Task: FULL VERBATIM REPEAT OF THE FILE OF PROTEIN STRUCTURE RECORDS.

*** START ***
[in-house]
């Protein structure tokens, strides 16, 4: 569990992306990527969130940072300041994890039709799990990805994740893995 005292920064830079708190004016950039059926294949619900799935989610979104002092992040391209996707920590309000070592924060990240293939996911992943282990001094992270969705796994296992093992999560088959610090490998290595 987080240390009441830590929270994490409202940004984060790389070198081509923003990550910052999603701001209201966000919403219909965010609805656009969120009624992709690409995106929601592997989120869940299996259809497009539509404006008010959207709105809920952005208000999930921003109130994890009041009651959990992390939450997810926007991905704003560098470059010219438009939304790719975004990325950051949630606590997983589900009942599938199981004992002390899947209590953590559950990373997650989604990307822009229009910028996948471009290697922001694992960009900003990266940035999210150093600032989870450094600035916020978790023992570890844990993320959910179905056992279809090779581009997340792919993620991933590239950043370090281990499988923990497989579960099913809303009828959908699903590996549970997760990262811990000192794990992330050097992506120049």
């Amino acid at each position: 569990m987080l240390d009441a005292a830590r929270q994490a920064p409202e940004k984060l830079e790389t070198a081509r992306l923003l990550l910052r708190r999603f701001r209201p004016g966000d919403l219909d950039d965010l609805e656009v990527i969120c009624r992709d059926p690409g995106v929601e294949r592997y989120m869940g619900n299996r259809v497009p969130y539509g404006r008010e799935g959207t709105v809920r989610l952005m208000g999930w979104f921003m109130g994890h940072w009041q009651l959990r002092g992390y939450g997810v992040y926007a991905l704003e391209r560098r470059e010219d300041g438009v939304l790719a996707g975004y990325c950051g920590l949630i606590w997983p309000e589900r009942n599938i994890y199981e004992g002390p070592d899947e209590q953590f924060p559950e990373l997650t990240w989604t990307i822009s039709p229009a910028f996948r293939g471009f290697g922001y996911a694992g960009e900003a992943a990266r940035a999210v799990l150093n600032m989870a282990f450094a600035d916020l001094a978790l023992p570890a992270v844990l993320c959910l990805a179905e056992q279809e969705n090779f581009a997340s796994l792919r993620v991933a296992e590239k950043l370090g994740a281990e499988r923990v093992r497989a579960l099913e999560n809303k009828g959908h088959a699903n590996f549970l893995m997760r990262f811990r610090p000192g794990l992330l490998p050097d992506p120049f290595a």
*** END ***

[in-house]
């Protein structure tokens, strides 16, 4: 569990992306990527969130940072300041994890039709799990990805994740893995 005292920064830079708190004016950039059926294949619900799935989610979104002092992040391209996707920590309000070592924060990240293939996911992943282990001094992270969705796994296992093992999560088959610090490998290595 987080240390009441830590929270994490409202940004984060790389070198081509923003990550910052999603701001209201966000919403219909965010609805656009969120009624992709690409995106929601592997989120869940299996259809497009539509404006008010959207709105809920952005208000999930921003109130994890009041009651959990992390939450997810926007991905704003560098470059010219438009939304790719975004990325950051949630606590997983589900009942599938199981004992002390899947209590953590559950990373997650989604990307822009229009910028996948471009290697922001694992960009900003990266940035999210150093600032989870450094600035916020978790023992570890844990993320959910179905056992279809090779581009997340792919993620991933590239950043370090281990499988923990497989579960099913809303009828959908699903590996549970997760990262811990000192794990992330050097992506120049």
């Amino acid at each position: 569990m987080l240390d009441a005292a830590r929270q994490a920064p409202e940004k984060l830079e790389t070198a081509r992306l923003l990550l910052r708190r999603f701001r209201p004016g966000d919403l219909d950039d965010l609805e656009v990527i969120c009624r992709d059926p690409g995106v929601e294949r592997y989120m869940g619900n299996r259809v497009p969130y539509g404006r008010e799935g959207t709105v809920r989610l952005m208000g999930w979104f921003m109130g994890h940072w009041q009651l959990r002092g992390y939450g997810v992040y926007a991905l704003e391209r560098r470059e010219d300041g438009v939304l790719a996707g975004y990325c950051g920590l949630i606590w997983p309000e589900r009942n599938i994890y199981e004992g002390p070592d899947e209590q953590f924060p559950e990373l997650t990240w989604t990307i822009s039709p229009a910028f996948r293939g471009f290697g922001y996911a694992g960009e900003a992943a990266r940035a999210v799990l150093n600032m989870a282990f450094a600035d916020l001094a978790l023992p570890a992270v844990l993320c959910l990805a179905e056992q279809e969705n090779f581009a997340s796994l792919r993620v991933a296992e590239k950043l370090g994740a281990e499988r923990v093992r497989a579960l099913e999560n809303k009828g959908h088959a699903n590996f549970l893995m997760r990262f811990r610090p000192g794990l992330l490998p050097d992506p120049f290595a």